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  • >> Ben Mills, Student: \"Well, do you like just eat steaks

  • all the time?\" No, not really. >> Allison Hirth, Reporting: THERE ARE MANY

  • MISCONCEPTIONS. >> Ben Mills: I have people ask us if we go

  • butcher it ourselves. If we start using the knives and cutting

  • it up. >> Allison Hirth: BUT THERE'S MUCH MORE TO MEAT JUDGING THAN

  • YOU MIGHT THINK. >> Loni Lucherk, Instructor: It's almost like a

  • sporting event. >> Allison Hirth: SO WHAT EXACTLY DOES TEXAS

  • TECH'S MEAT JUDGING TEAM DO? LONI LUCHERK IS A

  • GRADUATE STUDENT AND COACH WHO USED TO COMPETE. >> Loni Lucherk: Students get

  • together and we evaluate beef, pork and lamb carcasses, as well as

  • cuts, for different traits, such as quality and cutability.

  • >> Allison Hirth: TO ASSESS QUALITY, THE JUDGES LOOK AT MARBLING AND THE

  • TRAITS THAT IMPACT TASTE. >> Loni Lucherk: They kind of shade the

  • ribeye to make sure that they're not getting too much

  • reflection from the light. This one's got quite a bit of marbling. It's

  • probably about an average choice, so then they would bubble

  • in their Scantron \"average choice.\" >> Allison Hirth: DURING A CONTEST, THEY'LL

  • ALSO DO WHAT'S CALLED YIELD GRADING, AMONG OTHER THINGS.

  • >> Loni Lucherk: And so, they have to estimate the ribeye area in square

  • inches of how big this ribeye is. They also have to estimate how thick this

  • fat is so if it's about three-quarters of an inch then that relates to what's

  • called a preliminary yield grade. >> Allison Hirth: THE TEAM TAKES NOTES, WRITES ESSAYS, THEN

  • MUST DEFEND ITS DECISIONS. >> Loni Lucherk: They only have about ten

  • minutes to do five heads so you have to do it pretty quickly.

  • >> Allison Hirth: THEY COMPETE IN CONTESTS ALL OVER THE

  • COUNTRY. >> Ben Mills: Of the 17 kids who judge, only four

  • scores will actually count towards the team's score but those four people don't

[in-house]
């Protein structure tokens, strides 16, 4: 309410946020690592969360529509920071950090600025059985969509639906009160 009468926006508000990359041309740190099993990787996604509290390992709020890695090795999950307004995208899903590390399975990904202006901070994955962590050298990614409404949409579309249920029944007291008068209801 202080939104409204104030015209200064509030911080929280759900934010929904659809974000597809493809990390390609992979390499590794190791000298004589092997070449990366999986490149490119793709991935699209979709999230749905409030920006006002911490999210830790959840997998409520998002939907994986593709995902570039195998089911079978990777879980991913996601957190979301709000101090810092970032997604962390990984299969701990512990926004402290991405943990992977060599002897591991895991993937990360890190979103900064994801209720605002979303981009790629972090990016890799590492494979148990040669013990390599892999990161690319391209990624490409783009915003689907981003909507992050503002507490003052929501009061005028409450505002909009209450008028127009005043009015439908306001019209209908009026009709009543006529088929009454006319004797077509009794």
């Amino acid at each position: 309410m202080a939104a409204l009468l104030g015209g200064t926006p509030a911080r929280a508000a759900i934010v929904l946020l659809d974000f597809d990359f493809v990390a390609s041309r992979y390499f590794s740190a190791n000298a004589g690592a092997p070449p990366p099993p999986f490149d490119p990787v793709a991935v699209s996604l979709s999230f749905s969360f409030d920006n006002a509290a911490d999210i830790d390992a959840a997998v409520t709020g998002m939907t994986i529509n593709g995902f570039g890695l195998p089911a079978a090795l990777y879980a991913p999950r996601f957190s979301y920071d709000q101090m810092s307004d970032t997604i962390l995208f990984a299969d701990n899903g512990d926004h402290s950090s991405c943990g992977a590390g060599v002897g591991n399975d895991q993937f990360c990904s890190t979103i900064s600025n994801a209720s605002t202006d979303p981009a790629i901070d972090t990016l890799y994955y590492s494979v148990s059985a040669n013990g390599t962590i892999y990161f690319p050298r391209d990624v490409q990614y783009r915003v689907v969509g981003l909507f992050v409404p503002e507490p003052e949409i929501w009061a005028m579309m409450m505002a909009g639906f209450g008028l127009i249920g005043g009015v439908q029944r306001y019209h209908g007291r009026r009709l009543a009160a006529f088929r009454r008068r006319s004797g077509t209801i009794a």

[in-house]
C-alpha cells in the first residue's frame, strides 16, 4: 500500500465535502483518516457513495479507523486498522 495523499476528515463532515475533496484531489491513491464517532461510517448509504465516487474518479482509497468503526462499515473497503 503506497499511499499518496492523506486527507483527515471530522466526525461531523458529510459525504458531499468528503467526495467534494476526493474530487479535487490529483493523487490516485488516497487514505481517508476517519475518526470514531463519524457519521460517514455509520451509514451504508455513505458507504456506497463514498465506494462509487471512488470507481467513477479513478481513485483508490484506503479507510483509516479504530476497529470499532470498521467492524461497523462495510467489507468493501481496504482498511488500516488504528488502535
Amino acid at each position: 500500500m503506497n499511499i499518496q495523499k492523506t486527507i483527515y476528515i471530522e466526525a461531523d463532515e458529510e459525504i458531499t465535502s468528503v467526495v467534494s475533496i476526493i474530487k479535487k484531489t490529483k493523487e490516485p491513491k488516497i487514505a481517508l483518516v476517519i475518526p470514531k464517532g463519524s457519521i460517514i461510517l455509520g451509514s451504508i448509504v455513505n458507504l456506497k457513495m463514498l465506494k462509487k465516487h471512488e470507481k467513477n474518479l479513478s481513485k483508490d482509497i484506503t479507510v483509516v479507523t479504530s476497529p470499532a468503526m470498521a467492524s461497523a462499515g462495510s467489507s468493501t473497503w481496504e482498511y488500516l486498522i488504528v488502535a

• know who they are. So, we walk in all expecting to actually compete and

  • our score to count but only four will actually count. >> Allison Hirth: BEN MILLS IS

  • A MEMBER. HE'S A JUNIOR (WHO'S) MAJORING IN ANIMAL SCIENCE, AND SAYS GETTING READY

  • FOR CONTESTS REQUIRES QUITE THE TIME COMMITMENT.

  • >> Ben Mills: On Fridays, we're practicing anywhere from seven to

  • nine hours and then on Saturdays, about 12 (hours) typically.

  • >> Allison Hirth: THERE'S NO TEAM TRYOUT AND ANYONE FROM ANY MAJOR CAN JOIN.

  • >> Loni Lucherk: In order to meat judge at Texas Tech, you take a

  • class and kind of learn everything you need to know about

  • meat judging and then from that class you decide if you

  • want to be on the meat judging team or not. >> Allison Hirth: THE ONLY REAL REQUIREMENT IS

  • A WILLINGNESS TO WORK HARD. BUT, LIKE LONI EXPLAINS, IT'S A ONE-AND-DONE DEAL.

  • >> Loni Lucherk: You have to work really hard that one year if you want to be a

  • national champion because you only get one shot. >> Allison Hirth: WITH COACH MARK MILLER AT THE

  • HELM, THE TEAM'S SEEN MUCH SUCCESS. TWELVE NATIONAL

  • CHAMPIONSHIPS-- 11 OF THOSE IN THE PAST 15 YEARS. BUT THAT

  • WASN'T ALWAYS THE CASE. >> Mark Miller, Coach: From 1938 to 1982, we had never

  • won a thing. Our success today is due to many years of alumni and people

  • who have come through here that have set a standard that says hey, we want

  • to try to do this. >> Allison Hirth: THE REPUTATION BUILT BY TEXAS TECH'S SUCCESS IS GOOD FOR

  • RECRUITING TOO. FOR MILLER AND HIS STUDENTS THOUGH, IT'S ABOUT MUCH

  • MORE THAN WINNING. >> Mark Miller: Meat judging's really irrelevant. It's just

  • a vehicle that we have to teach really important life skills that

  • apply to anybody in any occupation wherever you go.

  • >> Loni Lucherk: Intercollegiate meat judging is all about building that team of friends that

  • you're going to have forever and traveling all across the United States in a

  • 15-passenger van, going to different processing plants anywhere from

  • Nebraska to Houston to Iowa, and so it's just a great experience for

  • students to learn about the meat industry. >> Ben Mills: It's taught me

  • that team work is key. You're going to be around a lot of people for

  • a lot of time. You learn how to handle people. You learn how to evaluate

  • things. You learn how to make decisions. >> Allison Hirth: FOR TEXAS TECH

  • TODAY, I'M ALLISON HIRTH.

>> Ben Mills, Student: \"Well, do you like just eat steaks

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What Is Meat Judging?

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    陳聖方 posted on 2019/05/17
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